I originally wrote this on the sipgate blog in English and also in German. In it I write a Slack integration for sipgate team using sipgate’s telephony API, sipgate.io.


Several teams at sipgate use Slack to help them manage their work and communicate in one place. Slack’s strapline is: “All your communication in one place, integrating with the tools and services you use every day.” I’ve heard similar claims before, only to be disappointed (I’m looking at you SharePoint and Google Wave). However, Slack is one of the first times the execution meets the promise.

A team may use multiple different SaaS apps but not all team members use all of them all of the time, or to the same extent. Without constantly switching between these apps, a team member may therefore miss important signals (from a customer or system). A Slack custom integration can help you tackle this problem by pulling information and activity from another tool and presenting it in a channel (a channel is like a thread). Each team member gets a high-level view of key events in each respective app and can decide whether to ignore, respond inline (i.e. in Slack) or switch to the app or service itself.

The sipgate UK support team uses many applications including Trello, Zendesk, Zopim Live Chat, Yammer and Twitter. As an example, we use the Twitter integration to post any mentions of our handles right into the support channel. We noticed, however, that we didn’t have an integration for our own SaaS app: sipgate team. As we run our business hotline through sipgate team (using a call queue), we thought it would be useful to see information about missed calls in our customer channel. That way we could easily coordinate phoning a customer back. If only we could write an integration?

Introducing sipgate.io

As it happens, some of our colleagues at sipgate have built just what we need. sipgate.io is a real-time telephony API, which can be used as a standalone service or with sipgate products. The API lets you pass information about incoming and outgoing phone calls to your own web server. This means you can integrate sipgate’s telephony with your own services, products or internal tools. As we wanted to be notified about incoming calls to our hotline, this was ideal.

Incoming WebHooks

In order to write an integration (rather than selecting one of the off-the-shelf integrations in Slack), you need to configure an ‘Incoming WebHook’. To do this, go to the App Directory in Slack, select ‘Configure’ and go to the Custom Integrations tab where you will see the Incoming Webhooks option.

Screenshot of option to create an incoming webhook integration in Slack

To configure the webhook, select the channel into which you want to post and then, optionally, give the webhook a meaningful label, name and icon. Copy the webhook URL for the next step.

Screenshot of configuring an incoming webhook integration in Slack

Some Code

Once you’ve set up your webhook you can get down to writing some code. I chose to write my integration in Ruby, in the Sinatra framework. (If there’s something here I haven’t explained, look in the GitHub documentation or in the sipgate.io cookbook.)

Firstly, before we can do anything we need to set some things up:

  • Tell your application where to post in Slack. As I’m using the slack-notifier ruby gem, I need to instantiate that with the incoming webhook URL, which I copied from Slack.
  • Create a data store. We need to (briefly) store some information about an incoming call so that we can access it when the call is answered. I used redis but of course you could use a sql database here instead.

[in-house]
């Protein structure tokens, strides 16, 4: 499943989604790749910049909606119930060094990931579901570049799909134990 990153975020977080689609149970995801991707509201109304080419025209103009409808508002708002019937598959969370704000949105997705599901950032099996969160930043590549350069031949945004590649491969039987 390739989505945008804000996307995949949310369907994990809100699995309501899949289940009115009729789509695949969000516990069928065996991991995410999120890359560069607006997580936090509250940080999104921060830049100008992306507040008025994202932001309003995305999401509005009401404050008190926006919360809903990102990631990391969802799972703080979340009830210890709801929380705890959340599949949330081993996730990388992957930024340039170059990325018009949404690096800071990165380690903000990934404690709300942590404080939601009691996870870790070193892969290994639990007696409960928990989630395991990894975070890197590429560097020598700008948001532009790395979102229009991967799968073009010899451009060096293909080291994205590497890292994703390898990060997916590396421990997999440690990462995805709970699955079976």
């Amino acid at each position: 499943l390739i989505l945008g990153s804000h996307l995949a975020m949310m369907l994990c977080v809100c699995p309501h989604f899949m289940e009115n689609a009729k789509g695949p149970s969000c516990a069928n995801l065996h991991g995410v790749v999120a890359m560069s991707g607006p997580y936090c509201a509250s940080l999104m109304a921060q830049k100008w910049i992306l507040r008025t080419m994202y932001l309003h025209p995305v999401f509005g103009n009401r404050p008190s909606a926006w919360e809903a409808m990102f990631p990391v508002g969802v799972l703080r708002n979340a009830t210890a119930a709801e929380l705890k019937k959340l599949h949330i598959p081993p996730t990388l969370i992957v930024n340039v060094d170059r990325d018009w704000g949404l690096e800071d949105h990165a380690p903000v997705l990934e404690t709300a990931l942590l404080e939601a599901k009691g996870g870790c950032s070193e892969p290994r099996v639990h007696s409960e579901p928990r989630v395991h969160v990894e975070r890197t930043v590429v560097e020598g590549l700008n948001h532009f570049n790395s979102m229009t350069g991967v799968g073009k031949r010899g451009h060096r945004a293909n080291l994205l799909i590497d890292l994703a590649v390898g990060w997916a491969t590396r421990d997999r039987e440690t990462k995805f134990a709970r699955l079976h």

• Enable testing locally. I used a service called ngrok to allow me to test my code out locally before deploying it to live.

We need to tell sipgate.io where our server is so that our code can run when a call is made to the hotline. This is done in sipgate team by going to the sipgate.io tab (you need to book sipgate.io first), selecting the group or user for whom you want to configure sipgate.io (in this case our UK Hotline group) and entering the URL of our server.

Screenshot of sipgate.io settings in sipgate team

Once we’ve got this setup out of the way, let’s look at what happens when a call comes into our group. sipgate.io will make a post to the URL we told it about (above). At this point, we do two things:

  1. Store the phone number from which the call is coming so that our application can use this later.
  2. Tell sipgate.io (by means of some xml) two further URLs: one for when the call is answered and one for when the call is hung up.

Lastly, we need to determine what to do when sipgate.io sends us the answer and hangup events (for more information about events, see the GitHub documentation). We are interested in two scenarios:

  1. Missed calls when the hotline is on. During hotline hours (9:30 to 16:30 GMT, Monday to Friday) incoming calls stay in a call queue attached to a group until either the call is answered or the caller hangs up. If the caller hangs up before the call has been answered by a human, then a hangup event will be triggered with a hangup cause of “cancel”. When this type of event is triggered, we make a post to our Slack channel using the slack-notifier gem. We add an attachment to the notification to link to the sipgate team event list.
  2. Missed calls when the hotline is off. Outside of hotline hours, all incoming calls are forwarded to a voicemail. We can check for this scenario by looking at “answer” events and looking at which “user” has answered the phone call. When the user is equal to “voicemail”, then we know the hotline is off so we make an appropriate post to our Slack channel.

Not slacking off

This is what the missed call notifications look like in the Slack iPhone app. Neat, eh?

Screenshot of slack iphone client showing sipgate calls